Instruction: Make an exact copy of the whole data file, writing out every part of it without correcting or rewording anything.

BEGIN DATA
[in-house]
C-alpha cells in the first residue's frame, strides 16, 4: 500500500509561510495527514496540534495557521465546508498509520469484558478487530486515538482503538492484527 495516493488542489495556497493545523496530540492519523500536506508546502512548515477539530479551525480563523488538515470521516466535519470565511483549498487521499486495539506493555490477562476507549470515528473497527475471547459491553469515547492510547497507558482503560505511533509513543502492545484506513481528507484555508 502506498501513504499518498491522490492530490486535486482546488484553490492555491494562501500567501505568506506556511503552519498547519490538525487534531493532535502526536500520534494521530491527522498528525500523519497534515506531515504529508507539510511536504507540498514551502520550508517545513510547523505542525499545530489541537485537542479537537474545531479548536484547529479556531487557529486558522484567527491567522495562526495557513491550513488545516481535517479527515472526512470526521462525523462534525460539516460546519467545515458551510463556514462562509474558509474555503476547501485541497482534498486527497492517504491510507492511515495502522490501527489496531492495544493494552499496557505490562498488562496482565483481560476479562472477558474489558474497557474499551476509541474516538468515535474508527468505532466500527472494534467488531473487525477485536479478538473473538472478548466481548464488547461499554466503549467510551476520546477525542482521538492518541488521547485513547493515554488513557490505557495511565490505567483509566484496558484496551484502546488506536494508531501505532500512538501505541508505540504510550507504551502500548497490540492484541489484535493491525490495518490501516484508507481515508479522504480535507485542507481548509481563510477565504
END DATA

[in-house]
C-alpha cells in the first residue's frame, strides 16, 4: 500500500509561510495527514496540534495557521465546508498509520469484558478487530486515538482503538492484527 495516493488542489495556497493545523496530540492519523500536506508546502512548515477539530479551525480563523488538515470521516466535519470565511483549498487521499486495539506493555490477562476507549470515528473497527475471547459491553469515547492510547497507558482503560505511533509513543502492545484506513481528507484555508 502506498501513504499518498491522490492530490486535486482546488484553490492555491494562501500567501505568506506556511503552519498547519490538525487534531493532535502526536500520534494521530491527522498528525500523519497534515506531515504529508507539510511536504507540498514551502520550508517545513510547523505542525499545530489541537485537542479537537474545531479548536484547529479556531487557529486558522484567527491567522495562526495557513491550513488545516481535517479527515472526512470526521462525523462534525460539516460546519467545515458551510463556514462562509474558509474555503476547501485541497482534498486527497492517504491510507492511515495502522490501527489496531492495544493494552499496557505490562498488562496482565483481560476479562472477558474489558474497557474499551476509541474516538468515535474508527468505532466500527472494534467488531473487525477485536479478538473473538472478548466481548464488547461499554466503549467510551476520546477525542482521538492518541488521547485513547493515554488513557490505557495511565490505567483509566484496558484496551484502546488506536494508531501505532500512538501505541508505540504510550507504551502500548497490540492484541489484535493491525490495518490501516484508507481515508479522504480535507485542507481548509481563510477565504